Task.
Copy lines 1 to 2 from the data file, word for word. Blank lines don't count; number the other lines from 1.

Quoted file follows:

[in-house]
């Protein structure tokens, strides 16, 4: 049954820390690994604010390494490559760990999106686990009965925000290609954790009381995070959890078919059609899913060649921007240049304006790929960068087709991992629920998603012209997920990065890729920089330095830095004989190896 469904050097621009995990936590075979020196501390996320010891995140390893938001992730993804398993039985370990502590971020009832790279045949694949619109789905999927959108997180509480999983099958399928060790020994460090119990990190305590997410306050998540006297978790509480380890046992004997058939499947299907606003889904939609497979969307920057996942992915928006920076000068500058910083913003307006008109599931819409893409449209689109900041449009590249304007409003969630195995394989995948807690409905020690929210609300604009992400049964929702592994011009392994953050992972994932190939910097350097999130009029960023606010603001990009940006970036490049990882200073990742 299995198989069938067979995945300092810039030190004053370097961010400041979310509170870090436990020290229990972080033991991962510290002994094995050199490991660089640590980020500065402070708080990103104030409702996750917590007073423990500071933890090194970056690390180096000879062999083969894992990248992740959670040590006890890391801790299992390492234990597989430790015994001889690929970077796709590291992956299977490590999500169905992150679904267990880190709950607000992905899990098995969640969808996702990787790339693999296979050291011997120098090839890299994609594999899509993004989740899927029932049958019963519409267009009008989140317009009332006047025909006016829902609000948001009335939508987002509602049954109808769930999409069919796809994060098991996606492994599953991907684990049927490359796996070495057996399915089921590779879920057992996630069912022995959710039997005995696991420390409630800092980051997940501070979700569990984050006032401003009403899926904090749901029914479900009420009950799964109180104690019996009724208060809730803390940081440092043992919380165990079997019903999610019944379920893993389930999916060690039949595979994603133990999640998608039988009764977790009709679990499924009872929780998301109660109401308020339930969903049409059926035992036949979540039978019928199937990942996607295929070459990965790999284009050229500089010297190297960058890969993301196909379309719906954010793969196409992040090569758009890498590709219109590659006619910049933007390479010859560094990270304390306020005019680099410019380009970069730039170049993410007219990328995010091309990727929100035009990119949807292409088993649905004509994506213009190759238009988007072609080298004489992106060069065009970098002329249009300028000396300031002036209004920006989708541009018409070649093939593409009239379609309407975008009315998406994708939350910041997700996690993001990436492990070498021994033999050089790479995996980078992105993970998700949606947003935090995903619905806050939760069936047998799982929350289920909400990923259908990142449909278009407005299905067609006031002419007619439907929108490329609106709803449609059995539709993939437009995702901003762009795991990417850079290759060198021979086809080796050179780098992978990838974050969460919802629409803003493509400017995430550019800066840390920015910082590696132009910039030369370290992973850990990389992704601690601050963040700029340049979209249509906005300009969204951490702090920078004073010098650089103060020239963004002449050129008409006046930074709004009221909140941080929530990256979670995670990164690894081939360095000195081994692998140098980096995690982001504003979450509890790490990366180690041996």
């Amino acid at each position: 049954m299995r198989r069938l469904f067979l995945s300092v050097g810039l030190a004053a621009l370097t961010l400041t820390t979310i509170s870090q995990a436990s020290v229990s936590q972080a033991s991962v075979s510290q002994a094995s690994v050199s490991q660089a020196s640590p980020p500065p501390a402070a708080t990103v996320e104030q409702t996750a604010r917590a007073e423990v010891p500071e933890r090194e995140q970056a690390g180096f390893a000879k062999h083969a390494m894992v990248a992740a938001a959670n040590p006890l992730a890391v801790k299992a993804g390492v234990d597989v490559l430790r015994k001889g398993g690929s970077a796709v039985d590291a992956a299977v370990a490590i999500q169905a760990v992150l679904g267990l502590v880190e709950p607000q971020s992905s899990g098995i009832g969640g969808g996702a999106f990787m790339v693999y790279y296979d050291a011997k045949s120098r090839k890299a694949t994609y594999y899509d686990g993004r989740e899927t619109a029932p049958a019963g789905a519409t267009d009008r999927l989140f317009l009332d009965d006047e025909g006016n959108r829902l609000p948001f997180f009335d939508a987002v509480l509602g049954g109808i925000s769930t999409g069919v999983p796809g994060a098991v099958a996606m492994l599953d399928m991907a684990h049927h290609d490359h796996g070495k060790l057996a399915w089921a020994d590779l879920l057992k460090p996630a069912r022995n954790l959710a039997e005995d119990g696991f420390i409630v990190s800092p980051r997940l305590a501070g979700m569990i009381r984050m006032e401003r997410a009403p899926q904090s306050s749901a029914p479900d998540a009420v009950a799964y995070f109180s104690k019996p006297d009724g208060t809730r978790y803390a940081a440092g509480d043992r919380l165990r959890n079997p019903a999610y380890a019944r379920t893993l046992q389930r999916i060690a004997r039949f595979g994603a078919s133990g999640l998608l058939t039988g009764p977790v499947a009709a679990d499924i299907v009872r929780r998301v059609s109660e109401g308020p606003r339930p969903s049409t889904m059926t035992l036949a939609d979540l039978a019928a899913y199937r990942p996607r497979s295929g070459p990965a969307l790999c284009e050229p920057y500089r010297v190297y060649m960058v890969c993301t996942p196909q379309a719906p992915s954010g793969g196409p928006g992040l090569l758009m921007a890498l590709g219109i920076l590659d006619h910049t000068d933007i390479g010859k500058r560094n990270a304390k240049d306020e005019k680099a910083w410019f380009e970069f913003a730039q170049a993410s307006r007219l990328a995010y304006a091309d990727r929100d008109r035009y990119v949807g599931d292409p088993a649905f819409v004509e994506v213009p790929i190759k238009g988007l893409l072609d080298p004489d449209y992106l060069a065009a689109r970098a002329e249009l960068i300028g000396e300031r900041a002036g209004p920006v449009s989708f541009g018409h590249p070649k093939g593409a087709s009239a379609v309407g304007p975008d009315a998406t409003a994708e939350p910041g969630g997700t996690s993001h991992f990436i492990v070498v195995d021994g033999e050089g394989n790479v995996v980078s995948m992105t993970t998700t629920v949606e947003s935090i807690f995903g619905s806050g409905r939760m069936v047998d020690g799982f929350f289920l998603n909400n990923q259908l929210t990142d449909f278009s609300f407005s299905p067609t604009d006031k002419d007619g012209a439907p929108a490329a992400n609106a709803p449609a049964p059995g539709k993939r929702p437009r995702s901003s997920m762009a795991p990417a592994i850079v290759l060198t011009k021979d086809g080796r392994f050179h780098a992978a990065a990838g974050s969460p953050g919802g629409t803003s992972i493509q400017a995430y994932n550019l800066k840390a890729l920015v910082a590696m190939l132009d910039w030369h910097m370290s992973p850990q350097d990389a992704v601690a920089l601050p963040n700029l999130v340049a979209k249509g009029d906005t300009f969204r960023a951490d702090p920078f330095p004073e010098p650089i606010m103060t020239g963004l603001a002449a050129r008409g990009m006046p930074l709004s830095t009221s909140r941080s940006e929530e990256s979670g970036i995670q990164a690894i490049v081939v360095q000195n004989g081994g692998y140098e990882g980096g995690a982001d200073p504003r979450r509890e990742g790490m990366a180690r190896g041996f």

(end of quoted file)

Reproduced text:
[in-house]
């Protein structure tokens, strides 16, 4: 049954820390690994604010390494490559760990999106686990009965925000290609954790009381995070959890078919059609899913060649921007240049304006790929960068087709991992629920998603012209997920990065890729920089330095830095004989190896 469904050097621009995990936590075979020196501390996320010891995140390893938001992730993804398993039985370990502590971020009832790279045949694949619109789905999927959108997180509480999983099958399928060790020994460090119990990190305590997410306050998540006297978790509480380890046992004997058939499947299907606003889904939609497979969307920057996942992915928006920076000068500058910083913003307006008109599931819409893409449209689109900041449009590249304007409003969630195995394989995948807690409905020690929210609300604009992400049964929702592994011009392994953050992972994932190939910097350097999130009029960023606010603001990009940006970036490049990882200073990742 299995198989069938067979995945300092810039030190004053370097961010400041979310509170870090436990020290229990972080033991991962510290002994094995050199490991660089640590980020500065402070708080990103104030409702996750917590007073423990500071933890090194970056690390180096000879062999083969894992990248992740959670040590006890890391801790299992390492234990597989430790015994001889690929970077796709590291992956299977490590999500169905992150679904267990880190709950607000992905899990098995969640969808996702990787790339693999296979050291011997120098090839890299994609594999899509993004989740899927029932049958019963519409267009009008989140317009009332006047025909006016829902609000948001009335939508987002509602049954109808769930999409069919796809994060098991996606492994599953991907684990049927490359796996070495057996399915089921590779879920057992996630069912022995959710039997005995696991420390409630800092980051997940501070979700569990984050006032401003009403899926904090749901029914479900009420009950799964109180104690019996009724208060809730803390940081440092043992919380165990079997019903999610019944379920893993389930999916060690039949595979994603133990999640998608039988009764977790009709679990499924009872929780998301109660109401308020339930969903049409059926035992036949979540039978019928199937990942996607295929070459990965790999284009050229500089010297190297960058890969993301196909379309719906954010793969196409992040090569758009890498590709219109590659006619910049933007390479010859560094990270304390306020005019680099410019380009970069730039170049993410007219990328995010091309990727929100035009990119949807292409088993649905004509994506213009190759238009988007072609080298004489992106060069065009970098002329249009300028000396300031002036209004920006989708541009018409070649093939593409009239379609309407975008009315998406994708939350910041997700996690993001990436492990070498021994033999050089790479995996980078992105993970998700949606947003935090995903619905806050939760069936047998799982929350289920909400990923259908990142449909278009407005299905067609006031002419007619439907929108490329609106709803449609059995539709993939437009995702901003762009795991990417850079290759060198021979086809080796050179780098992978990838974050969460919802629409803003493509400017995430550019800066840390920015910082590696132009910039030369370290992973850990990389992704601690601050963040700029340049979209249509906005300009969204951490702090920078004073010098650089103060020239963004002449050129008409006046930074709004009221909140941080929530990256979670995670990164690894081939360095000195081994692998140098980096995690982001504003979450509890790490990366180690041996």